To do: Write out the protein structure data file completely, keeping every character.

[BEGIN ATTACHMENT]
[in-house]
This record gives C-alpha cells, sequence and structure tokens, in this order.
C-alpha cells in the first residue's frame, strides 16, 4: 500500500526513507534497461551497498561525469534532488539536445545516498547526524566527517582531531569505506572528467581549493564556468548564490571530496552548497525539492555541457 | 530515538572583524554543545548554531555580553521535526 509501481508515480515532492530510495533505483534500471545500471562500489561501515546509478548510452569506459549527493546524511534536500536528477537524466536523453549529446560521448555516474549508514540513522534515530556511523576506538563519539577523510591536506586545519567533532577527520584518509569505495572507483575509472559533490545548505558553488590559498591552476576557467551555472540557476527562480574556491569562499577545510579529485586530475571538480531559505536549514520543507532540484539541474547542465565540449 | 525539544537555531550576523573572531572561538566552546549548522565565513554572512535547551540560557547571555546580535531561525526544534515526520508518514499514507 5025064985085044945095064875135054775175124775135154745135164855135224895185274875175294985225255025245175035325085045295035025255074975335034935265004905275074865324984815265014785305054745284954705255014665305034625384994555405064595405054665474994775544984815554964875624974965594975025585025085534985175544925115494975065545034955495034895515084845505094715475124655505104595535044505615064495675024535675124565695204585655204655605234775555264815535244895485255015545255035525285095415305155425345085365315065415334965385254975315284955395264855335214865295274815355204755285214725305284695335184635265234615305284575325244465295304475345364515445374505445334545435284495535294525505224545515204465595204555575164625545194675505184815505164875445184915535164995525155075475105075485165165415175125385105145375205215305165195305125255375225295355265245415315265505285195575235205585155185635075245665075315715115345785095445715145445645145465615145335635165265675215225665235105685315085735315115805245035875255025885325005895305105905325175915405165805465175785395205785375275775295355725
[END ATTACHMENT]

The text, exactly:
[in-house]
This record gives C-alpha cells, sequence and structure tokens, in this order.
C-alpha cells in the first residue's frame, strides 16, 4: 500500500526513507534497461551497498561525469534532488539536445545516498547526524566527517582531531569505506572528467581549493564556468548564490571530496552548497525539492555541457 | 530515538572583524554543545548554531555580553521535526 509501481508515480515532492530510495533505483534500471545500471562500489561501515546509478548510452569506459549527493546524511534536500536528477537524466536523453549529446560521448555516474549508514540513522534515530556511523576506538563519539577523510591536506586545519567533532577527520584518509569505495572507483575509472559533490545548505558553488590559498591552476576557467551555472540557476527562480574556491569562499577545510579529485586530475571538480531559505536549514520543507532540484539541474547542465565540449 | 525539544537555531550576523573572531572561538566552546549548522565565513554572512535547551540560557547571555546580535531561525526544534515526520508518514499514507 5025064985085044945095064875135054775175124775135154745135164855135224895185274875175294985225255025245175035325085045295035025255074975335034935265004905275074865324984815265014785305054745284954705255014665305034625384994555405064595405054665474994775544984815554964875624974965594975025585025085534985175544925115494975065545034955495034895515084845505094715475124655505104595535044505615064495675024535675124565695204585655204655605234775555264815535244895485255015545255035525285095415305155425345085365315065415334965385254975315284955395264855335214865295274815355204755285214725305284695335184635265234615305284575325244465295304475345364515445374505445334545435284495535294525505224545515204465595204555575164625545194675505184815505164875445184915535164995525155075475105075485165165415175125385105145375205215305165195305125255375225295355265245415315265505285195575235205585155185635075245665075315715115345785095445715145445645145465615145335635165265675215225665235105685315085735315115805245035875255025885325005895305105905325175915405165805465175785395205785375275775295355725